As a scientist, collaboration is arguably essential. While competition may drive some new discoveries at the very beginning and end of the scientific process, collaboration is required to facilitate everything that happens in the middle. For example, a community of scientists must agree on a common unit of measurement to describe a new phenomenon that has just been discovered. One scientist may happen to have their name attached to the measurement, but for the most part, scientists within a discipline collaborate to design the methods and procedures used to explore dimensions of any new phenomenon. This collaborative process often produces results such as normative values for clinical diagnoses of newly discovered pathologies, or the firing rate patterns observed in a neighborhood of neurons.

Currently, a colleague of mine, Dr. Nidhi Mahendra, and I are collaborating on a project to explore the value of a choral singing intervention for individuals with aphasia, a condition which can make verbal and written communication difficult. Aphasia is often the result of a brain injury, commonly caused by a left hemisphere stroke, and prior work has suggested that involvement in a choir may help improve speech and language production outcomes beyond those afforded by traditional therapeutic approaches. However, previous investigations have left gaps in the literature, spaces to be filled with related work that continues to explore new ways of designing experimental conditions and measuring the associated outcomes. Not only are Dr. Mahendra and I collaborating with each other, but we are collaborating with the body of work that has preceded this project. We are collaborating with the research participants, in as much as they are volunteering to help us complete the study, as well as the funding bodies and organizations that facilitate our ability to do the work. We are also collaborating with future investigators that may find gaps in the literature that we have left unfilled.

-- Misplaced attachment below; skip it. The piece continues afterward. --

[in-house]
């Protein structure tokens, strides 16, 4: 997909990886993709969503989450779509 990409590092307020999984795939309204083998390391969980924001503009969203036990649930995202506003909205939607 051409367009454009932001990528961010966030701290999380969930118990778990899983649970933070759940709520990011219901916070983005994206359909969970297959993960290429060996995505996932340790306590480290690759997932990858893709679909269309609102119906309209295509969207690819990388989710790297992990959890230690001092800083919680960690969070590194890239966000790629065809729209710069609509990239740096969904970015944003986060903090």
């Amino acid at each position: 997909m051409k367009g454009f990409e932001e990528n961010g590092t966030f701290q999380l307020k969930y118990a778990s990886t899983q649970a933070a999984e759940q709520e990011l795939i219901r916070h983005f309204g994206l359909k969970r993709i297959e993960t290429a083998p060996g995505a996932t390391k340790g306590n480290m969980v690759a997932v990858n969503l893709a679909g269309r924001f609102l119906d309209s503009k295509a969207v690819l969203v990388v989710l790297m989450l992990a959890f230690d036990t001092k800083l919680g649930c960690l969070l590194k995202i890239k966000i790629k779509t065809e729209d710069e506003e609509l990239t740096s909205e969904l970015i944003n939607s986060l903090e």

While a few steps in the process involve competition, such as the grant proposal at the very beginning and the publication submissions at the very end, the rest of the work in the middle is collaborative. We are hoping that, through the power of music, we will discover new ways to help individuals with aphasia unlock potentials within themselves that have previously gone undiscovered, and we couldn’t have done it alone.

The Future of California Audiology Involves More Than Technology

By: Dr. Adam Svec

Audiology is a healthcare field dedicated to the diagnosis and treatment of hearing and balance disorders. If someone in your family wears a hearing aid or uses a cochlear implant, it is likely that the device was fit by an audiologist. Among the many roles an audiologist plays, a top priority is using a combination of technology and aural rehabilitation in an attempt to improve the communication abilities for individuals with hearing loss.

In California, there is currently a shortage of audiologists, and a reasonably large portion of the community is underserved in terms of hearing and balance healthcare. One of the reasons for this paucity of care is that, until recently, California only had two accredited audiology graduate programs. With a population of nearly 40 million and audiology programs that collectively graduated under 50 audiologists per year, California communities have proportionally few opportunities for clinical services.